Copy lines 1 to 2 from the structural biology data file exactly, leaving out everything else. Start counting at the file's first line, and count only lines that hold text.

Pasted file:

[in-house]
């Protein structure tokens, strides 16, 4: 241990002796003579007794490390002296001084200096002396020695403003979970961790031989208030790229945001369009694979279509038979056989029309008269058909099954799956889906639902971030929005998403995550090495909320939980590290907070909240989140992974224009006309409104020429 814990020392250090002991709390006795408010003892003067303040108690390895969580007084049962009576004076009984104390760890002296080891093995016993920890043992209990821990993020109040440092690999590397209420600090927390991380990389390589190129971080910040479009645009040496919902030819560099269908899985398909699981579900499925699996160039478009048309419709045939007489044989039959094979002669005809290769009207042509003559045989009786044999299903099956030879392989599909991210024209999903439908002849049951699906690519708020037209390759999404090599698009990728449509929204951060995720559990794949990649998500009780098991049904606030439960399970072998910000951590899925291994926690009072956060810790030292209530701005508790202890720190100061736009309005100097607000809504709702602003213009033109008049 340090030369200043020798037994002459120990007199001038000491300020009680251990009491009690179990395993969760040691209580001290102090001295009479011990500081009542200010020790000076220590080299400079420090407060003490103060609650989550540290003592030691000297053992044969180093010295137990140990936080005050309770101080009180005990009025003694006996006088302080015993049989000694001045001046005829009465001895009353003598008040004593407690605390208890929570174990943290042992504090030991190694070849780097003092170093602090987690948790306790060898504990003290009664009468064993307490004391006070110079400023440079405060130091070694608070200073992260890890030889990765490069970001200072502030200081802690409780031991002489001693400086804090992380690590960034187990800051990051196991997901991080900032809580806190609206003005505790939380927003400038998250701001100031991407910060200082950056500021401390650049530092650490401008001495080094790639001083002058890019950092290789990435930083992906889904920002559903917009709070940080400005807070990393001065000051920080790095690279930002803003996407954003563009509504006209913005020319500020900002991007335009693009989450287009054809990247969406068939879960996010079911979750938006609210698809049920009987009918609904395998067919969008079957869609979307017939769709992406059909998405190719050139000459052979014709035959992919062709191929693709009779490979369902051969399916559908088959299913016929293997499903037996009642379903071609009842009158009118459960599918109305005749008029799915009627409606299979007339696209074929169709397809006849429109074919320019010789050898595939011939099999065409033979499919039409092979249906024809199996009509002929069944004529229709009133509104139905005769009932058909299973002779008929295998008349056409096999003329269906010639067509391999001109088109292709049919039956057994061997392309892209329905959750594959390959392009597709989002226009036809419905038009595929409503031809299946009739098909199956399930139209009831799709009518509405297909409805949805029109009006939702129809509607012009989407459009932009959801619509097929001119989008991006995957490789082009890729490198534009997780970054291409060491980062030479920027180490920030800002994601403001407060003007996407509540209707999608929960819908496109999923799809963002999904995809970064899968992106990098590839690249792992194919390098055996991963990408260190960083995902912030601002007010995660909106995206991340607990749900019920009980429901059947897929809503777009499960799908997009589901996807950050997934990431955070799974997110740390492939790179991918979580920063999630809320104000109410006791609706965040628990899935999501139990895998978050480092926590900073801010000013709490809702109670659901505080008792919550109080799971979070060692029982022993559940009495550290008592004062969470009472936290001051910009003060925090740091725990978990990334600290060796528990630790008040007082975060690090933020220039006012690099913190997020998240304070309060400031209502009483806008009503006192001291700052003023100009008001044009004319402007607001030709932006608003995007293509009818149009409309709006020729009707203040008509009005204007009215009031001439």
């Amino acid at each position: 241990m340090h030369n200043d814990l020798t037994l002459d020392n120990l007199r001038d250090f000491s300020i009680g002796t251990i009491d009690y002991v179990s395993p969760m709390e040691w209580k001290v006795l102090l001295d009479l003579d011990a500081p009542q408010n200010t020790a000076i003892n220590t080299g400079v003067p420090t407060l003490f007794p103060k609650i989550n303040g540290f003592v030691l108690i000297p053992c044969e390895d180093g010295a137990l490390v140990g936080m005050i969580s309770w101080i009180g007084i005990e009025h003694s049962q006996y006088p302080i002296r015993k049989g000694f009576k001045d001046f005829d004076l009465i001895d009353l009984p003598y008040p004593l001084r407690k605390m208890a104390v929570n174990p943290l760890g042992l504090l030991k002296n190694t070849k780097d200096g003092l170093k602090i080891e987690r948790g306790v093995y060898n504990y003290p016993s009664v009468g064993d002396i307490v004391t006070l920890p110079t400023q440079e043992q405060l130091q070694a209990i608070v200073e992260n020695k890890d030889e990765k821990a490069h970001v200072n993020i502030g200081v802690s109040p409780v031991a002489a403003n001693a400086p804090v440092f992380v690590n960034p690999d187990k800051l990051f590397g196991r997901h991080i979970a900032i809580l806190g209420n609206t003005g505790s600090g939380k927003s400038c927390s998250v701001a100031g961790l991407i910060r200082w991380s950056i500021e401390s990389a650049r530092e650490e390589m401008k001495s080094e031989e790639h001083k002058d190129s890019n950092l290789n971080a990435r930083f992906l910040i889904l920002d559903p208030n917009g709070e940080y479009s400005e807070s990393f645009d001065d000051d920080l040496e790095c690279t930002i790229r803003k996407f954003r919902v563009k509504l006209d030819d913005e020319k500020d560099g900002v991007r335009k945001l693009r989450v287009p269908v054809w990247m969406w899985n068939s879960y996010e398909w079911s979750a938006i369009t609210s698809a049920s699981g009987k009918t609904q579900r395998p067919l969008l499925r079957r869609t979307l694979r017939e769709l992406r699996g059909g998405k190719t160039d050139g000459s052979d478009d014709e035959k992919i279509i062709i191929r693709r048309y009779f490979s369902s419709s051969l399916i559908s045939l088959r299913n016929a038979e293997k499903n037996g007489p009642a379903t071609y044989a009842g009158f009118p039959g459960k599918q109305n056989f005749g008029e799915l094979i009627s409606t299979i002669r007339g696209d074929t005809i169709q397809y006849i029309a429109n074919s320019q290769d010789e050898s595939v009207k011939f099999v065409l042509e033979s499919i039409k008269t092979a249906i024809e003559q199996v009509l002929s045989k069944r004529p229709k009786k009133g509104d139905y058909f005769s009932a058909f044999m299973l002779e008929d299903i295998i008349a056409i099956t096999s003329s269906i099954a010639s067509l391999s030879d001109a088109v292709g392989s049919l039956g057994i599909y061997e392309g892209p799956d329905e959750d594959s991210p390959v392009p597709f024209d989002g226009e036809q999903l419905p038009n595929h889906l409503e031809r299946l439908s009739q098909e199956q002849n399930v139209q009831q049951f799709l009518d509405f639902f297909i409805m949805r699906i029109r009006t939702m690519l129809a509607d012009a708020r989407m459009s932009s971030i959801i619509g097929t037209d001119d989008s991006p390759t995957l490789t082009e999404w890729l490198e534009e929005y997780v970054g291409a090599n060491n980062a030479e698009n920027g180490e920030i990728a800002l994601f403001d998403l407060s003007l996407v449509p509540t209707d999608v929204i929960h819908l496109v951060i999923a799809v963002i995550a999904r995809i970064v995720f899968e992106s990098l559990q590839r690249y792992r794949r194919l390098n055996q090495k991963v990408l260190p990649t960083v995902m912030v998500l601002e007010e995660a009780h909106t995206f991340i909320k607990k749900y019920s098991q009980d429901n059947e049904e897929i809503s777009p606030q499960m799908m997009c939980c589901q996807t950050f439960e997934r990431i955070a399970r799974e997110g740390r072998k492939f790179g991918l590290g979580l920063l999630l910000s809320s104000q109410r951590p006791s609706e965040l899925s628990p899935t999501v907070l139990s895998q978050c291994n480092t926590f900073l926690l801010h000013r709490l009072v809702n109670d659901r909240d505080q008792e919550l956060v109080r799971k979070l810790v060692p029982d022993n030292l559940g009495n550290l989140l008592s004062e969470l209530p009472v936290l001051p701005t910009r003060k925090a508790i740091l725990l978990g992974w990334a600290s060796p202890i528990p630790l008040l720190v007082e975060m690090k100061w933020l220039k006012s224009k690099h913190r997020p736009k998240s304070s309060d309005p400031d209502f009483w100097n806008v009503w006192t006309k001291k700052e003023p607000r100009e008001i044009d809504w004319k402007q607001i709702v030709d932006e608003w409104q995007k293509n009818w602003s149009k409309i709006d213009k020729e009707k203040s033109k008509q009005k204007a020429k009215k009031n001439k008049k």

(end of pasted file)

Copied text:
[in-house]
């Protein structure tokens, strides 16, 4: 241990002796003579007794490390002296001084200096002396020695403003979970961790031989208030790229945001369009694979279509038979056989029309008269058909099954799956889906639902971030929005998403995550090495909320939980590290907070909240989140992974224009006309409104020429 814990020392250090002991709390006795408010003892003067303040108690390895969580007084049962009576004076009984104390760890002296080891093995016993920890043992209990821990993020109040440092690999590397209420600090927390991380990389390589190129971080910040479009645009040496919902030819560099269908899985398909699981579900499925699996160039478009048309419709045939007489044989039959094979002669005809290769009207042509003559045989009786044999299903099956030879392989599909991210024209999903439908002849049951699906690519708020037209390759999404090599698009990728449509929204951060995720559990794949990649998500009780098991049904606030439960399970072998910000951590899925291994926690009072956060810790030292209530701005508790202890720190100061736009309005100097607000809504709702602003213009033109008049 340090030369200043020798037994002459120990007199001038000491300020009680251990009491009690179990395993969760040691209580001290102090001295009479011990500081009542200010020790000076220590080299400079420090407060003490103060609650989550540290003592030691000297053992044969180093010295137990140990936080005050309770101080009180005990009025003694006996006088302080015993049989000694001045001046005829009465001895009353003598008040004593407690605390208890929570174990943290042992504090030991190694070849780097003092170093602090987690948790306790060898504990003290009664009468064993307490004391006070110079400023440079405060130091070694608070200073992260890890030889990765490069970001200072502030200081802690409780031991002489001693400086804090992380690590960034187990800051990051196991997901991080900032809580806190609206003005505790939380927003400038998250701001100031991407910060200082950056500021401390650049530092650490401008001495080094790639001083002058890019950092290789990435930083992906889904920002559903917009709070940080400005807070990393001065000051920080790095690279930002803003996407954003563009509504006209913005020319500020900002991007335009693009989450287009054809990247969406068939879960996010079911979750938006609210698809049920009987009918609904395998067919969008079957869609979307017939769709992406059909998405190719050139000459052979014709035959992919062709191929693709009779490979369902051969399916559908088959299913016929293997499903037996009642379903071609009842009158009118459960599918109305005749008029799915009627409606299979007339696209074929169709397809006849429109074919320019010789050898595939011939099999065409033979499919039409092979249906024809199996009509002929069944004529229709009133509104139905005769009932058909299973002779008929295998008349056409096999003329269906010639067509391999001109088109292709049919039956057994061997392309892209329905959750594959390959392009597709989002226009036809419905038009595929409503031809299946009739098909199956399930139209009831799709009518509405297909409805949805029109009006939702129809509607012009989407459009932009959801619509097929001119989008991006995957490789082009890729490198534009997780970054291409060491980062030479920027180490920030800002994601403001407060003007996407509540209707999608929960819908496109999923799809963002999904995809970064899968992106990098590839690249792992194919390098055996991963990408260190960083995902912030601002007010995660909106995206991340607990749900019920009980429901059947897929809503777009499960799908997009589901996807950050997934990431955070799974997110740390492939790179991918979580920063999630809320104000109410006791609706965040628990899935999501139990895998978050480092926590900073801010000013709490809702109670659901505080008792919550109080799971979070060692029982022993559940009495550290008592004062969470009472936290001051910009003060925090740091725990978990990334600290060796528990630790008040007082975060690090933020220039006012690099913190997020998240304070309060400031209502009483806008009503006192001291700052003023100009008001044009004319402007607001030709932006608003995007293509009818149009409309709006020729009707203040008509009005204007009215009031001439």